Despite gains in controlling tuberculosis in the region, the World Health Organization has warned that mortality due to the disease could spike if the deadly alliance between tuberculosis and HIV is not effectively countered.
A disease that preys on weakened immune systems, tuberculosis—which is spread through the air when an infected person sneezes, coughs or even speaks—is the leading killer of people infected with HIV.
“Gains in [tuberculosis treatment in] recent years may be undermined unless TB-HIV collaborative activities are put into place,” Shigeru Omi, WHO director for the Western Pacific region, said in a statement on Friday.
In Cambodia—which international WHO officials have praised for linking tuberculosis and HIV/AIDS programs—a report compiled in January showed that one tuberculosis patient out of 10 surveyed in the country was also infected with HIV.
Pratap Jayavanth, a WHO tuberculosis consultant in Phnom Penh, said health officials have identified four hot spots in Cambodia for co-infections with the two diseases. Those spots correspond to areas with a significant number of sex workers, Jayavanth said, adding that this plays a role in the co-infection.
More than 25 percent of the tuberculosis patients surveyed in Phnom Penh and Sihanoukville were HIV-positive, according to the survey. In Battambang province, the rate exceeded 20 percent, and in Banteay Meanchey 15 percent.
“HIV is driving the TB epidemic,” Jayavanth said Monday. “If the collaboration works between TB and HIV/AIDS programs, then we can really address these issues.”
The co-infection problem is a significant public health threat because, experts say, people living with HIV are as much as 50 times more likely to develop tuberculosis than those who are not HIV-positive.
Without proper treatment, approximately 90 percent of people infected with HIV die within months of contracting tuberculosis, according to a report released last year by the UNAIDS/Stop TB Partnership.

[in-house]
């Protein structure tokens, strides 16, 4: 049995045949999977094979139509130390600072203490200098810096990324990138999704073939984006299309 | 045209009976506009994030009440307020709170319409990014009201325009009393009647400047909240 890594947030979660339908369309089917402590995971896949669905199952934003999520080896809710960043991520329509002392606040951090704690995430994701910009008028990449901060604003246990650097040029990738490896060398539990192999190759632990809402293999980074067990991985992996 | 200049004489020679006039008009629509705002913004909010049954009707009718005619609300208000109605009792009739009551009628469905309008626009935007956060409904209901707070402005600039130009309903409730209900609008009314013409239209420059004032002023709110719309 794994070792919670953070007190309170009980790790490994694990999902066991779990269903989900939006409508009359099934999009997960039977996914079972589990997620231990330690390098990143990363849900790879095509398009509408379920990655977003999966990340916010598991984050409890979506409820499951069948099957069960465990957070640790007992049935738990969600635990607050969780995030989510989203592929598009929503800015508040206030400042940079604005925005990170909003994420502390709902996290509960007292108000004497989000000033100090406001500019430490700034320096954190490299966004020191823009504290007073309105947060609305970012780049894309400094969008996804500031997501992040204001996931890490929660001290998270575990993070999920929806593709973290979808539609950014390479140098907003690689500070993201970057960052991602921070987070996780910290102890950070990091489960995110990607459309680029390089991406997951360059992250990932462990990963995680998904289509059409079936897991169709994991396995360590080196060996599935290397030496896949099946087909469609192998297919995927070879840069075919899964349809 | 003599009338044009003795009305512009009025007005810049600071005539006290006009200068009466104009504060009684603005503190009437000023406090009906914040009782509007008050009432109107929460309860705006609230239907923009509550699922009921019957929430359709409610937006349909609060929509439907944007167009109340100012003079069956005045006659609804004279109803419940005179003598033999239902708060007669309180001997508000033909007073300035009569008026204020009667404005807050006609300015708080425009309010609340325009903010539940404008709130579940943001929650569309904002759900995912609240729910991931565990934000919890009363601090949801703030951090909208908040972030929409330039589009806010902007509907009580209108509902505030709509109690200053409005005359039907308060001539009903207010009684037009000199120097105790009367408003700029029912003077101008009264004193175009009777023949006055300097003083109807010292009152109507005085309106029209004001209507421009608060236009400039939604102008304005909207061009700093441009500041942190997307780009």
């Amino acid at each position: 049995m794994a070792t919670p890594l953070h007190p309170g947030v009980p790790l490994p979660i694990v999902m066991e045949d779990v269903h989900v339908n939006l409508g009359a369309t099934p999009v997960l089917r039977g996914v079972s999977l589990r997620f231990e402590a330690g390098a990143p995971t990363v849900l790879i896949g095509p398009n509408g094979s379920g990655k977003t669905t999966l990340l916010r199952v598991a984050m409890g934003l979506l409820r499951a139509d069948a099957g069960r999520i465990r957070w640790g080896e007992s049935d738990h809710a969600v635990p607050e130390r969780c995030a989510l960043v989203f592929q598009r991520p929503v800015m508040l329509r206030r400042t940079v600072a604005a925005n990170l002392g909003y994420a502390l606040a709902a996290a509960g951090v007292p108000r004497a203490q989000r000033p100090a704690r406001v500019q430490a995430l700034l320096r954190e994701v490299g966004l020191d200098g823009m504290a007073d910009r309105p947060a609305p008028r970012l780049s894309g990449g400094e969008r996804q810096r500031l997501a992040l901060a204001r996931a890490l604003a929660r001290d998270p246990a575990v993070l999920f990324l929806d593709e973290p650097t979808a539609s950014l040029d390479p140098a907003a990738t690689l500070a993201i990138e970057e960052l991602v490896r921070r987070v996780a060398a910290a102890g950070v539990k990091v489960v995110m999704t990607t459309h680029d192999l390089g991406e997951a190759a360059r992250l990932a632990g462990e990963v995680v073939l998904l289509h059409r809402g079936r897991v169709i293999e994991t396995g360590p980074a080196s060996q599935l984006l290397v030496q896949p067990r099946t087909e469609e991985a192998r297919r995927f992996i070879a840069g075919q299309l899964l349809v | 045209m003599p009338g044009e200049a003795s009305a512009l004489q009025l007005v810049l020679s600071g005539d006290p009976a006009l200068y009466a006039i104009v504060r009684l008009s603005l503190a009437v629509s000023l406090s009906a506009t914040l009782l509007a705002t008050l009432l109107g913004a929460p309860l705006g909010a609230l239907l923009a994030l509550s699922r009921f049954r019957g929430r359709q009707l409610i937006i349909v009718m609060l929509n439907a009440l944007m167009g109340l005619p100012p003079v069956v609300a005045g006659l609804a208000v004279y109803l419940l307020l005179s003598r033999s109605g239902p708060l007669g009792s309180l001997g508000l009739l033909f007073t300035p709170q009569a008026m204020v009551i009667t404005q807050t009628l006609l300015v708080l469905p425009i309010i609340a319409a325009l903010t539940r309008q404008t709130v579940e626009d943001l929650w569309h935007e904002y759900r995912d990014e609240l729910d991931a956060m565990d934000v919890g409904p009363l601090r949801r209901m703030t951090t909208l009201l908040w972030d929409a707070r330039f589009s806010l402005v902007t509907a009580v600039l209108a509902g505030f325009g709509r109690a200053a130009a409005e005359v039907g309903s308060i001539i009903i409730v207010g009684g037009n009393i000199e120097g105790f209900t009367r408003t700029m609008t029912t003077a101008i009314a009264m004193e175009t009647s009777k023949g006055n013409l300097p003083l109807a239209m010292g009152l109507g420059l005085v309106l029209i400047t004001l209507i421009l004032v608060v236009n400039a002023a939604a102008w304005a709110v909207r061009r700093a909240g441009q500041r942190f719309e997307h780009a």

Numerous people in developing countries such as Cambodia get tuberculosis, which is curable with antibiotics, as the first manifestation of AIDS. The two diseases represent a deadly combination, since they are more destructive together than either disease alone, the report noted.
Health officials in Cambodia and around the world face the problem of only having old tools to battle tuberculosis. The diagnostic test for the airborne disease is nearly a century old, and the current vaccine has been in use for about 80 years.
However, Jayavanth said, there now are a number of promising diagnostic tools and tuberculosis treatment methods that are undergoing clinical trials worldwide.
“It takes time, but the WHO’s goal is that TB will not be a public health problem by the year 2050,” he said.
By 2010, in the meantime, WHO aims to cut the number of tuberculosis cases and tuberculosis deaths by half, compared to 1999. But tuberculosis and HIV co-infection are threatening to reverse the progress made towards this goal.
To keep the number of co-infection cases from increasing further, health workers are focusing on keeping tuberculosis outbreaks from exploding, and keeping HIV in check.
UNAIDS reports that Cambodia has the highest percentage of people infected with HIV in the region—roughly 2.6 percent—but that the country has made significant strides in controlling the epidemic.
Countries in the region such as Vietnam and Indonesia are now on the brink of widespread HIV epidemics, according to UNAIDS.
There are currently 7.4 million people living with HIV in East, South and Southeast Asia, compared to 25 million in sub-Saharan Africa, according to UNAIDS.